Desperately Seeking Value
Neither feast nor famine – that is the frustrating outlook for global equities.
Developed Market equities – particularly US stocks – range from fairly-valued to overvalued. And indeed, the risk of a correction, which we had expected last quarter, remains high. Yet, the global economy continues to grow with reasonable strength, interest rates remain historically very low, and political risks appear containable. All of which means a bear market is also unlikely – neither feast nor famine.
So that’s the dilemma facing investors today. Staying in cash at these low rates remains unattractive. Waiting for a “big crash” to bring out your cash hoard is likely to be a long and wasteful exercise. So investing is a more delicate and discerning business today.
US equities’ cyclically adjusted price-to-earnings (CAPE) ratio is now approximating two standard deviations above a 134-year average. That’s dangerous overvaluation territory – a market priced for perfection. Against that, expectations of what US President Donald Trump can do for US stocks now appear unrealistic, considering that he has been politically damaged and is distracted by investigations into whether he had attempted obstruction of justice, and whether key members of his team had improper dealings with the Russians.
European equities are not cheap either. But at least, it would be more appropriate to describe them as fairly-valued rather than overvalued. And European economic data has been surprising on the upside, while it has been disappointing in the US. Meanwhile, the cost of money will remain cheaper for longer in Europe vis-à-vis the US; European Central Bank (ECB) quantitative easing will continue at least until the end of this year while the Federal Reserve could start reducing its balance sheet later this year or early next year; and political risk has eased significantly with Emmanuel Macron’s victory in France.
Asian equities offer better value. Their forward price-to-earnings ratios (PE) trade in the early- to mid-teens and are in the middle of their cyclical ranges. Economic growth in Japan is picking up from the borderline recessionary conditions of 2016. Meanwhile, the continuation of a negative policy rate combined with quantitative easing should see the yen weaken anew against the dollar, helping boost corporate earnings in local currency terms. Asia ex-Japan equities could be coming into a “sweet spot”, with economic growth stabilising after years of decline, inflation taming, and economists’ forecasts rising since the start of the year. Corporate earnings are still at an early stage of recovery from the protracted recession that ended late last year.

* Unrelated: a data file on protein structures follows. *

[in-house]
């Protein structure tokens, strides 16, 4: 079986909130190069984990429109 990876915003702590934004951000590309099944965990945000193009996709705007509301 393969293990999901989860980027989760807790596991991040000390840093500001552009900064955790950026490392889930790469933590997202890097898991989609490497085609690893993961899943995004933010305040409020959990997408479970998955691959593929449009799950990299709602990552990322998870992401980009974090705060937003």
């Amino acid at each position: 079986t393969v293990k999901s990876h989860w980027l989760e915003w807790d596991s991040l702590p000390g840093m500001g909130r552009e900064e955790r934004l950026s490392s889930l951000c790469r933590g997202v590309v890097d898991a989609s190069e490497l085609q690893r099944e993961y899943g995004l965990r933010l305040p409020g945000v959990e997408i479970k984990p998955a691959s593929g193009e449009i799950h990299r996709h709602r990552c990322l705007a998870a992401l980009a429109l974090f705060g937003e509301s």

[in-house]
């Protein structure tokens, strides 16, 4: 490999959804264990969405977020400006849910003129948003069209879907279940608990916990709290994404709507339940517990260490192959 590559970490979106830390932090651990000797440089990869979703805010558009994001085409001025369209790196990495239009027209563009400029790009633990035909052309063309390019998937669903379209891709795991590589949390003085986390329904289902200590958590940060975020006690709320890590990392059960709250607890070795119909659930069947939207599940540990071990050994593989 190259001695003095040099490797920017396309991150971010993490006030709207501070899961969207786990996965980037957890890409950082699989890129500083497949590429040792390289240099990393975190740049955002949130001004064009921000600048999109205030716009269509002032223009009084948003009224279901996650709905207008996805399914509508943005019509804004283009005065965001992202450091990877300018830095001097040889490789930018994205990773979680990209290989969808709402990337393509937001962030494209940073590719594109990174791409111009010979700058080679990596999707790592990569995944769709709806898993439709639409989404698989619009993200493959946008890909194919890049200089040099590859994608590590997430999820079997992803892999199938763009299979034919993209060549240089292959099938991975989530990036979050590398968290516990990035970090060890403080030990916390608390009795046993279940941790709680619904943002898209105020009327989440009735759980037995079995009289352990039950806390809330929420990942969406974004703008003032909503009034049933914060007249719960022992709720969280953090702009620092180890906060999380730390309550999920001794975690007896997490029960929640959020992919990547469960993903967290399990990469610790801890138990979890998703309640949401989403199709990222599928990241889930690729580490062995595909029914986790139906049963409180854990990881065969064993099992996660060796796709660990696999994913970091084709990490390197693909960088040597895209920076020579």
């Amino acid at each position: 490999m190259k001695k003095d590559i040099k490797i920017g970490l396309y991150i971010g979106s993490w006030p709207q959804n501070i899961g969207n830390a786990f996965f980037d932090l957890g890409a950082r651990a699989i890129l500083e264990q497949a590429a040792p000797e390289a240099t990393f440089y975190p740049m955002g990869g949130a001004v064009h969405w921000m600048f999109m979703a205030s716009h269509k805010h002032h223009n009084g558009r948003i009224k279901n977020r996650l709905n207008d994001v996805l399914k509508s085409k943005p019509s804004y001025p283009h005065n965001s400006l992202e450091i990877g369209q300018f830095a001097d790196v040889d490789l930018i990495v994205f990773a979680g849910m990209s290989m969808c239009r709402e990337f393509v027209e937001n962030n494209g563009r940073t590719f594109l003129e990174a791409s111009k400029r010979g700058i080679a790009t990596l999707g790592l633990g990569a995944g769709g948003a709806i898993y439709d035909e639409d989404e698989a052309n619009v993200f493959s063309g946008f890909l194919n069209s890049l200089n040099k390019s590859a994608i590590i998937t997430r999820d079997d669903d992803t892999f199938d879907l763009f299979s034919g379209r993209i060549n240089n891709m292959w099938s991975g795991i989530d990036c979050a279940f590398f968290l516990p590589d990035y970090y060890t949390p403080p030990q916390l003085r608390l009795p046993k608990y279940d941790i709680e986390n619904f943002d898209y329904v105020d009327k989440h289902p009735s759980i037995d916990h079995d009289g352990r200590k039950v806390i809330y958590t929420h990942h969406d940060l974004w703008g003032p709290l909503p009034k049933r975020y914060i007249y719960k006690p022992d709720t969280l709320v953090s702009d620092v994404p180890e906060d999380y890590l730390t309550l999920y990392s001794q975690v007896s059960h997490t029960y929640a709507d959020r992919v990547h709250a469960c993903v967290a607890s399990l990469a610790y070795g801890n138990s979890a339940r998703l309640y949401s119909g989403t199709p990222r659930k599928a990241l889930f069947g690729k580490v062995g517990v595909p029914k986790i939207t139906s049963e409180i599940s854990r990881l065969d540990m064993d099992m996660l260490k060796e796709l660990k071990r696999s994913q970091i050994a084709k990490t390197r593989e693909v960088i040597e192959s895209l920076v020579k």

So it’s a mixed picture for equities globally, demanding a very discriminating approach.
For fixed income, there is a clearer, more unified theme – the end of monetary accommodation. It has started in the US, where the Fed will continue raising rates and soon start reducing the size of its balance sheet. Sometime this year, speculation over ECB tapering its asset purchase program and exiting its zero policy rate could start putting upward pressure on bond yields. Globally, inflation will continue to gradually pick up. And corporate bonds – with spreads as tight as they are at the moment – have likely seen their best.
Commodities are cheap. But global oversupply has yet to fully unwind, and sentiment remains bearish. Yet, from a longer-term perspective, this is probably a good time to take a small position in commodities. Global economic growth is strengthening, albeit modestly. And supply is being worked down, albeit slowly. So there are cycles. And commodities – particularly industrial metals and crude oil – are probably close to the bottom of their respective cycles.
In currencies, the unwinding of Trump-related expectations – particularly fiscal divergence between the US and others – may have run its course. And the next six months is likely to see a resurgence in the dollar on monetary policy divergence. Leaving aside the now ambivalent prospects for substantial fiscal stimulus in the US, economic and inflation differentials still call for higher US rates and yields against most major economies. We see a stronger dollar against most currencies.
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